In the attitude of the Big Man I hear a modern and secularized echo of the voice of the Pharisee who thanked God he was not like the tax collector. Unlike the Pharisee, the tax collector was acutely aware of his great need for God's mercy (Luke 18:9-14). I hear a similar echo in the voices of those who wonder aloud why someone guilty of murder can be re-admitted to communion when people who are divorced and re-married cannot, at least not while insisting upon the conjugal rights of marriage. The difference can be explained in one word: repentance.

On the homepage, to which my web browser opens, the main this morning headline read, "Do You Carve Turkey Totally Wrong?" I am sure I do it totally wrong. Right underneath it was another headline: "Food You Can Make in a Toaster Oven." This made realize how I grateful I am for my lovely wife and beautiful children. At times in my young life I felt a pull to remain single. I have no doubt God called me to the vocation of marriage. He did so precisely because it is, at least for me, the more difficult path, the path to selflessness and self-forgetting (though I still have a long way to go), which is the only path to Love. This is a difficult thing for me to grasp. In other words, I empathize with the Big Man.

A friend posted this on on Facebook this morning: "Give thanks? Of course. But I find myself thinking of the Pete Townshend lyric: 'GIVE BLOOD.' (And of course, for us Catholics, these things are related . . . )" With that I am off to serve at the altar of the Lord, to accept His Bleeding Charity, and give thanks. I'll take grace over karma every time.



It is truly right and just, our duty and our salvation,
always and everywhere to give you thanks,
Lord, holy Father, almighty and eternal God.

Wednesday, November 25, 2015

Preparing to prepare

Unless the Word becomes flesh it remains only a word, not imperceptible or even totally incomprehensible, but certainly not concrete.

Recently I wrote elsewhere something like: "The saints are those who show us, not tell us, what it means to be holy." Someone objected to this observation, stating he was tired of folks insisting that obedience did not matter. Frankly, I have no idea how someone could construe what I wrote to imply any such thing. Nonetheless, I responded: "The saints show us how to be obedient to the Church and the joy that results from obedience. They show us that when done in love, obedience, far from being an imposition, is liberating." Obedience to Christ, which is obedience to His Church, is the path of liberation.

In the person of Jesus Christ, to quote Michael Card's song "The Final Word," "eternity stepped into time so we could understand." But as those called by Jesus we must also seek to give the Word, who dwells in us and among us by the power of the Holy Spirit, flesh. When the Lord gives Himself to us wholly in the Blessed Sacrament, He asks that we, in turn, give ourselves wholly to Him, in an exchange that is modeled on the mutual self-giving of the Most Holy Trinity. God is a communion of Persons and the Church is called to be a communion of persons.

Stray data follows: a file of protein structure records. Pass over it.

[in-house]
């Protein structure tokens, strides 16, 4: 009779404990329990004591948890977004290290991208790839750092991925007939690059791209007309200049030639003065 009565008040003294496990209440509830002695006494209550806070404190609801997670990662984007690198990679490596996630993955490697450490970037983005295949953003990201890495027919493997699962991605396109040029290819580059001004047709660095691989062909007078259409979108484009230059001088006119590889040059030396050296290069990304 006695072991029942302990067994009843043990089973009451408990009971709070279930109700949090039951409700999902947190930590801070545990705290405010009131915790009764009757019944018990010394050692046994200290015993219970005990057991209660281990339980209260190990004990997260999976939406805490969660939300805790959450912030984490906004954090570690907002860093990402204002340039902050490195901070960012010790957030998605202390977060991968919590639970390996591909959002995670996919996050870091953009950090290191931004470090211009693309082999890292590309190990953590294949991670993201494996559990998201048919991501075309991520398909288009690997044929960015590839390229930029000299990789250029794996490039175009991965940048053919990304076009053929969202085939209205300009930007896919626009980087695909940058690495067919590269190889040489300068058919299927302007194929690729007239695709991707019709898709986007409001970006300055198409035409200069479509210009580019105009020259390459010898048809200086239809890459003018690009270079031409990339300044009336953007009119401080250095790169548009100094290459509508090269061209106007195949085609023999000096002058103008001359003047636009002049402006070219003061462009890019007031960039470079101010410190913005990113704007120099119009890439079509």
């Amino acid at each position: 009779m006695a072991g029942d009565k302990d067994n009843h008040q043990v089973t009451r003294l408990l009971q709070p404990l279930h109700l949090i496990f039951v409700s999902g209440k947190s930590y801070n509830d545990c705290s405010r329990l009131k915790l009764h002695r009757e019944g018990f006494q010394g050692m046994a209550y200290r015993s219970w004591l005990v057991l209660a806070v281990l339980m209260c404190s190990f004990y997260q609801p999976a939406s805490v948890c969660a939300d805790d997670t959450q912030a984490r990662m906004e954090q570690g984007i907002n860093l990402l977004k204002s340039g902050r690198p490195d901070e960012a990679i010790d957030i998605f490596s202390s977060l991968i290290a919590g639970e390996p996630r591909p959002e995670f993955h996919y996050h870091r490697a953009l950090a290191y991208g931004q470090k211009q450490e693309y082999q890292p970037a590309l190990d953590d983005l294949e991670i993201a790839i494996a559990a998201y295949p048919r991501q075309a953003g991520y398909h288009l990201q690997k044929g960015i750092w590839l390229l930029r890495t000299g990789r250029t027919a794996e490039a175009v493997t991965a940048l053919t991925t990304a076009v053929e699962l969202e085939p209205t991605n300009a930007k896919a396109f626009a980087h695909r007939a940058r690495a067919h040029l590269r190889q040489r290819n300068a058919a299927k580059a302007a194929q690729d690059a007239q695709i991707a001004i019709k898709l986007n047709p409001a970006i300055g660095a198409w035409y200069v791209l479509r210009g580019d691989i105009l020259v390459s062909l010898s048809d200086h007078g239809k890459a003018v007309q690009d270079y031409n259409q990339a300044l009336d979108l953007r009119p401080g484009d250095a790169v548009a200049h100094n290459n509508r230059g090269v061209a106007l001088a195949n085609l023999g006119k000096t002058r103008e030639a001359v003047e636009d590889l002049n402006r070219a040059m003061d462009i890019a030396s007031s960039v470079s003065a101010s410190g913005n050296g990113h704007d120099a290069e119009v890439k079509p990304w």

Advent draws neigh. It begins at sundown this coming Saturday with First Vespers. It is a season we are in danger of forgetting amidst all the excitement that is whipped up about Christmas, which these days begins in earnest immediately following All Hallows. So, this post is perhaps best described as begin the begin, or preparing for the season of preparation; preparing for the Word to take flesh in you and me.



In 2010 my then-bishop, John Wester, who now serves as Archbishop of Santa Fe, New Mexico, promulgated the only pastoral letter he wrote while serving the Diocese of Salt Lake City. The subject of this letter, "Waiting in Joyful Hope," was Advent. Bishops issue pastoral letters to address pastoral concerns. Clearly, virtually skipping Advent in our rush towards Christmas is a genuine pastoral concern.

In his 2010 pastoral letter, now-Archbishop Wester provided some questions that are perennially relevant for us to reflect upon each and every Advent, that is, at the beginning of each new year of grace:
Is our hope really in Christ? Have we really allowed ourselves to wait in silence and ponder the great mystery of salvation? Have we been changed by our reflection on this mystery so that we live differently as our relationship with Christ deepens? In the darkness, we watch for the coming Lord. We must not let our busyness distract us from that, lest we be caught unawares like the foolish virgins in the Matthew's Gospel. The season calls us to be attentive to our preparations for the final day and attentive to the quality of our life in union with Christ
I am hard-pressed to remember a year darker than the one now ending. Here is our hope: "the light shines in the darkness, and the darkness has not overcome it" (John 1:5)

Saturday, November 21, 2015

"Everyone who belongs to the truth listens to my voice"

Readings: Dan 7:13-14; Ps 93:1-2.5; Rev 1:5-8; John 18:33b-37

To many non-Christians and perhaps even to a growing number of Christians, especially Christians in the United States, the passage from St John's Gospel proclaimed to the assembly this Sunday might seem utterly odd and out-of-tune with today's solemnity.